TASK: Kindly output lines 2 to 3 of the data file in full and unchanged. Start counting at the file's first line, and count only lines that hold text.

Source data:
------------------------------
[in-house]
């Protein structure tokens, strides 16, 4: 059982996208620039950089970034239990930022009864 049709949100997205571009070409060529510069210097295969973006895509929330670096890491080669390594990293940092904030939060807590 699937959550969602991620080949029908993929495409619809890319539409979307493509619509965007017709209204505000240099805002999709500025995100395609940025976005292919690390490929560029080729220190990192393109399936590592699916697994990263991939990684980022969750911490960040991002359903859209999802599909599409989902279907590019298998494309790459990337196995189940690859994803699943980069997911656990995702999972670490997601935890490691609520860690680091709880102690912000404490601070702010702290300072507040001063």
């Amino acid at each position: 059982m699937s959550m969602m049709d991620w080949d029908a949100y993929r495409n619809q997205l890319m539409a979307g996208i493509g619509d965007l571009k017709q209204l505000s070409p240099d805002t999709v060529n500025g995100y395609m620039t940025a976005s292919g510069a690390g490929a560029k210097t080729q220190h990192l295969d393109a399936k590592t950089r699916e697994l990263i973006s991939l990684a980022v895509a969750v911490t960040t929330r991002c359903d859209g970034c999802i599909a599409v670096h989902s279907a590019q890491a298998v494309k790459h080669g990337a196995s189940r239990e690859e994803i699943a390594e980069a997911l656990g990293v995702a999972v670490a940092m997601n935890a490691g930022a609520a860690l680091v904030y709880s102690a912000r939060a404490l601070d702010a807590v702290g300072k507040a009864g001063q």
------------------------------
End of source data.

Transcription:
């Protein structure tokens, strides 16, 4: 059982996208620039950089970034239990930022009864 049709949100997205571009070409060529510069210097295969973006895509929330670096890491080669390594990293940092904030939060807590 699937959550969602991620080949029908993929495409619809890319539409979307493509619509965007017709209204505000240099805002999709500025995100395609940025976005292919690390490929560029080729220190990192393109399936590592699916697994990263991939990684980022969750911490960040991002359903859209999802599909599409989902279907590019298998494309790459990337196995189940690859994803699943980069997911656990995702999972670490997601935890490691609520860690680091709880102690912000404490601070702010702290300072507040001063």
């Amino acid at each position: 059982m699937s959550m969602m049709d991620w080949d029908a949100y993929r495409n619809q997205l890319m539409a979307g996208i493509g619509d965007l571009k017709q209204l505000s070409p240099d805002t999709v060529n500025g995100y395609m620039t940025a976005s292919g510069a690390g490929a560029k210097t080729q220190h990192l295969d393109a399936k590592t950089r699916e697994l990263i973006s991939l990684a980022v895509a969750v911490t960040t929330r991002c359903d859209g970034c999802i599909a599409v670096h989902s279907a590019q890491a298998v494309k790459h080669g990337a196995s189940r239990e690859e994803i699943a390594e980069a997911l656990g990293v995702a999972v670490a940092m997601n935890a490691g930022a609520a860690l680091v904030y709880s102690a912000r939060a404490l601070d702010a807590v702290g300072k507040a009864g001063q």